A new interpretation of a federal law by the U.S. Department of Justice could mean some nationwide games offered by the Virginia Lottery would have to stop, cutting off about 15 percent of the agency’s annual sales.
The Virginia Lottery is following legal proceedings “very closely” related to the opinion, said spokesperson John Hagerty, but has not filed its own lawsuit against the federal government.
The DOJ issued an opinion in late 2018 about the Wire Act, which was passed in 1961 to curb gambling operations that funded organized crime. Federal officials now say the law is “not uniformly limited to gambling on sporting events or contests,” and prohibitions in it apply to lottery games played among states, like the Mega Millions game.
In 2010, New York and Illinois wanted clarification on whether its lottery agencies could use the internet and out-of-state processors to sell lottery tickets to people living in their states. The Department of Justice at the time said the Wire Act didn’t apply to lottery games.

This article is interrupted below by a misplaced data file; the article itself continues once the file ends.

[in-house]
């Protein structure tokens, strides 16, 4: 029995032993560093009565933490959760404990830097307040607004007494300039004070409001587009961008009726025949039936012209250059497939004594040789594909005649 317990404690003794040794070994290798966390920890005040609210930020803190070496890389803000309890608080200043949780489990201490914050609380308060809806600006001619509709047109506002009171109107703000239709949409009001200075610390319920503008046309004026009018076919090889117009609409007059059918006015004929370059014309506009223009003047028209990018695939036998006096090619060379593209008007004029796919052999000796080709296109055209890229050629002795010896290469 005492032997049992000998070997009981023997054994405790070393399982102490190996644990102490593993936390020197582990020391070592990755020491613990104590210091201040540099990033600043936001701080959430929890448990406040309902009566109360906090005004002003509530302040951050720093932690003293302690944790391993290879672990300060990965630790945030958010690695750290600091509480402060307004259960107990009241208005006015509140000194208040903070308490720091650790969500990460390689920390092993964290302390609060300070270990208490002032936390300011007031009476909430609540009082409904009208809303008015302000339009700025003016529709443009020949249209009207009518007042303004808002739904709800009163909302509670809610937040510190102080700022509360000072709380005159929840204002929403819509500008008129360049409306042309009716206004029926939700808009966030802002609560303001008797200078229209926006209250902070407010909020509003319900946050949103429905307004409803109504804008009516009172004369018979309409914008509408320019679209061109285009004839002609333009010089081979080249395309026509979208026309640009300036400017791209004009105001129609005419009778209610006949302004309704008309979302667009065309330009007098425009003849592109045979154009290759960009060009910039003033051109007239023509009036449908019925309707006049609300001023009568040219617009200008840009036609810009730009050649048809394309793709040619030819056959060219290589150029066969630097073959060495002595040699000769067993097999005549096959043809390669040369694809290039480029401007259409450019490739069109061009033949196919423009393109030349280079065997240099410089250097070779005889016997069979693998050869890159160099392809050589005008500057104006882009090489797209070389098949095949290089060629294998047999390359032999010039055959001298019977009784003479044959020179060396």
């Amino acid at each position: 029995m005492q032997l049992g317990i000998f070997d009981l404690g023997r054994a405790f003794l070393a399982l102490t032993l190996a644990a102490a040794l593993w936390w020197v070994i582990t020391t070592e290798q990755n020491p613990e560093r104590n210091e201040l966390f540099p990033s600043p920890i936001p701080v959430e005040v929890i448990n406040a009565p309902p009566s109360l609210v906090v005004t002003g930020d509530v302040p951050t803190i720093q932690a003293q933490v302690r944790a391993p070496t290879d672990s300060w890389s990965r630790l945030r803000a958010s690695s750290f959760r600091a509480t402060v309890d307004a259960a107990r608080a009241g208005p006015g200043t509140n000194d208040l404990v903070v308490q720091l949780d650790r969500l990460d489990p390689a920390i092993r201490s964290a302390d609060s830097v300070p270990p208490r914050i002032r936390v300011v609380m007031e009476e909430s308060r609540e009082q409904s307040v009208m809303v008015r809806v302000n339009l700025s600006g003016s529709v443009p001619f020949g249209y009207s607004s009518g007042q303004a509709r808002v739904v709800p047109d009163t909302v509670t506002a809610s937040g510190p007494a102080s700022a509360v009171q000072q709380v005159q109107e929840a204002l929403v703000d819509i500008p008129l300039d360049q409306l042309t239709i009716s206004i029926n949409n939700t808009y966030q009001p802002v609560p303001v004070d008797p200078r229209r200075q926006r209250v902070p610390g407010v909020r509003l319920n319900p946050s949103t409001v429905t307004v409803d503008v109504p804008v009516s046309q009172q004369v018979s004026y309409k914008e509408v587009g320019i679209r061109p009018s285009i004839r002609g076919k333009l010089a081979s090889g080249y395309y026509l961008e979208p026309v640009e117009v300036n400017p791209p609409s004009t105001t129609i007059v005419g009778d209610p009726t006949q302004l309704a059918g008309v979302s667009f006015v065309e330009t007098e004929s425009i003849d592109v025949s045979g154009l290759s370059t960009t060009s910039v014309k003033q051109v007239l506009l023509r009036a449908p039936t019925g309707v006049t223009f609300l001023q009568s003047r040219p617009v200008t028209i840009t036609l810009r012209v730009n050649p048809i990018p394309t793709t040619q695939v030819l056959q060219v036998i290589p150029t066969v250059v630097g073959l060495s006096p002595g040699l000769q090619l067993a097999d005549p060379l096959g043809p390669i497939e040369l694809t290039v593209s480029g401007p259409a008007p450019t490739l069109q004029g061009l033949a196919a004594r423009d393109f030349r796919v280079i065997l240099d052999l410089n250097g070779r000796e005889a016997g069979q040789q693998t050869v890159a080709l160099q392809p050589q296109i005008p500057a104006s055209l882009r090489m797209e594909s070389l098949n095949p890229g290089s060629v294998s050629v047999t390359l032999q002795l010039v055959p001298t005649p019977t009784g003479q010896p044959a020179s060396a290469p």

The new opinion reverses that.
“While the Wire Act is not a model of artful drafting, we conclude that the words of the statute are sufficiently clear and that all but one of its prohibitions sweep beyond sports gambling,” the opinion states.
The recent opinion could make it illegal to operate any lottery game, since much of the infrastructure for lottery games — companies that create the tickets or handle the randomization aspect — are national companies, New Hampshire officials wrote in the complaint.